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How To Amp Up Your Affirmations To Help With Anxiety, From An Expert

Sarah Regan
Author:
December 2, 2021
Sarah Regan
mbg Spirituality & Relationships Editor
By Sarah Regan
mbg Spirituality & Relationships Editor
Sarah Regan is a Spirituality & Relationships Editor, and a registered yoga instructor. She received her bachelor's in broadcasting and mass communication from SUNY Oswego, and lives in Buffalo, New York.
Image by Chelsea Victoria / Stocksy
December 2, 2021
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Everyone's heard of affirmations: I am strong, I am loved...you get the gist. But is there anything actually to affirmations as far as their ability to reduce anxiety?

As neuroscientist and author of Good Anxiety Wendy Suzuki, Ph.D., explained on a recent episode of the mindbodygreen podcast, there certainly is. Here's what she had to say, plus how to take your affirmations to the next level.

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Do affirmations really help with anxiety?

First things first: While Suzuki notes there isn't much science behind affirmations as they relate to anxiety, she does tell mbg that we know enough about affirmations, in general, to still count them in.

"We do know that positive spoken words, positive affirmations, can improve mood relative to [...] something neutral," she explains, mentioning research that has demonstrated this.

In fact, in one study1 on affirmations and the brain, affirmations were found to light up areas in the brain associated with self-related processing and rewards. Additionally, another study found affirmations resulted in "modest" reductions in anxiety in the participants.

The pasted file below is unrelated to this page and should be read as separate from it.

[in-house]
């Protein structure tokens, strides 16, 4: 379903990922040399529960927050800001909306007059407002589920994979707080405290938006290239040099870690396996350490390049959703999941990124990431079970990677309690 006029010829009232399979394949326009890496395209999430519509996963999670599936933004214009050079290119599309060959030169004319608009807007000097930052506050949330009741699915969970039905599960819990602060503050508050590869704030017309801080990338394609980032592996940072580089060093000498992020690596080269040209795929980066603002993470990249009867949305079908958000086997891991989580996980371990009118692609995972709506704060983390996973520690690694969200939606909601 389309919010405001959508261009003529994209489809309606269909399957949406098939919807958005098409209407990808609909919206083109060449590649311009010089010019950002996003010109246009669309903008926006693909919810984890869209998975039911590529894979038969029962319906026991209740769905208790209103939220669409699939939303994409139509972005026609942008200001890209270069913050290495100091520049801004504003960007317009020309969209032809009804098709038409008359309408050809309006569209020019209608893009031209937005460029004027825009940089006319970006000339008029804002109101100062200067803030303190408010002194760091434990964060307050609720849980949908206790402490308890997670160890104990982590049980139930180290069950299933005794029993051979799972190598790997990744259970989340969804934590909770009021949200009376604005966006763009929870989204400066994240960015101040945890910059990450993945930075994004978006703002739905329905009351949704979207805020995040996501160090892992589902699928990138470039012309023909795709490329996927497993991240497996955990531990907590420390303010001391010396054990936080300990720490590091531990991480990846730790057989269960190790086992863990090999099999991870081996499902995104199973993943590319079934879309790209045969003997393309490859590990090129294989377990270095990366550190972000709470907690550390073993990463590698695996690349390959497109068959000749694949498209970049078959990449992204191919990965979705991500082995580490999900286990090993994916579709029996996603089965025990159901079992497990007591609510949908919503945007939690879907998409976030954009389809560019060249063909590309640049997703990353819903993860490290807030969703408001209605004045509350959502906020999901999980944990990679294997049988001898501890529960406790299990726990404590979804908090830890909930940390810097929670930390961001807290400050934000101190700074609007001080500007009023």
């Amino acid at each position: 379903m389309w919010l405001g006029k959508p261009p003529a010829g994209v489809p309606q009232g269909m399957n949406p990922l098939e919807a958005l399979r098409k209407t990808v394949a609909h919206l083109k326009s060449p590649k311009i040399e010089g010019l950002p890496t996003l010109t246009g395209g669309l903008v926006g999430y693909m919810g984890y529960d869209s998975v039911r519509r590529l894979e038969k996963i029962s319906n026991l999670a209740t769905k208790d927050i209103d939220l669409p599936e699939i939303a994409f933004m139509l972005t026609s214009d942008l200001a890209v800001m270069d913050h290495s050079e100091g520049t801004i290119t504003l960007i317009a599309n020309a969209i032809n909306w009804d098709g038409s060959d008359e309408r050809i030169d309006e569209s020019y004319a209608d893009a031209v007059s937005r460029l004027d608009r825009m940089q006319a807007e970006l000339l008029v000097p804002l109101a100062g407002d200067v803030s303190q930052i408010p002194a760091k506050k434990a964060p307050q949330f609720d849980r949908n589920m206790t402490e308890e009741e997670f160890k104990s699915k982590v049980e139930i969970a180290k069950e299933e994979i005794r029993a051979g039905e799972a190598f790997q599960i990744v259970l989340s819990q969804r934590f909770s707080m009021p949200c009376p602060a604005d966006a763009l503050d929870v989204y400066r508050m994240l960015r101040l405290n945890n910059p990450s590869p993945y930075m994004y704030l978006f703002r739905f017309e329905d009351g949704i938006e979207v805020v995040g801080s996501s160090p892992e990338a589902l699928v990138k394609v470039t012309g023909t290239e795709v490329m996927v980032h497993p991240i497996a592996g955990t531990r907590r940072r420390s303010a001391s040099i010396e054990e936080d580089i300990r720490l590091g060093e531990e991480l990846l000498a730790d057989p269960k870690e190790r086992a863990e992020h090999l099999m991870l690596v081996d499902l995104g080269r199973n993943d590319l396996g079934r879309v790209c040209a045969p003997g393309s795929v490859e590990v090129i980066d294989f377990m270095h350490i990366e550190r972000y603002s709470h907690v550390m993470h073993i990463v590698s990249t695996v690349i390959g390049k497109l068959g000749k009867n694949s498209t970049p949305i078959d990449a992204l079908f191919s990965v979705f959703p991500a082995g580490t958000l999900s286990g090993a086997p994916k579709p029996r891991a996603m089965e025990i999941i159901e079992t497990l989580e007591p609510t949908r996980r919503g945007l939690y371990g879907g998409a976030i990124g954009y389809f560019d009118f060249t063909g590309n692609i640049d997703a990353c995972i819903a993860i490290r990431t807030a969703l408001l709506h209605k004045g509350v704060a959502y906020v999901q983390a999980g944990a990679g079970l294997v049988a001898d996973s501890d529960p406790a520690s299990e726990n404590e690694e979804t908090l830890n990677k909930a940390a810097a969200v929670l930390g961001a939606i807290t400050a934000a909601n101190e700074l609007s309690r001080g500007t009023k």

How to take your affirmations to the next level.

If you're interested in using the power of affirmations to help with anxiety, Suzuki has one main suggestion: Pair those affirmations with physical exercise. (She actually used to teach a form of exercise called The IntenSati Method that involves pairing different moves with affirmations.)

"We know that exercise improves mood and many other cognitive functions, and so put it together in IntenSati and that suggests that we get a particularly good mood boost," she explains, "because we're getting the affirmation boost and the exercise boost. And we're getting cognitive improvements as well."

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The takeaway.

The bottom line is, affirmations are a powerful tool when used correctly, and according to Suzuki, are even more powerful when paired with exercise. So the next time you're feeling anxious, or simply need a mood boost, rattle off some affirmations—bonus points if you say them while working out.

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Sarah Regan
Sarah Regan
mbg Spirituality & Relationships Editor

Sarah Regan is a Spirituality & Relationships Editor, a registered yoga instructor, and an avid astrologer and tarot reader. She received her bachelor's in broadcasting and mass communication from State University of New York at Oswego, and lives in Buffalo, New York.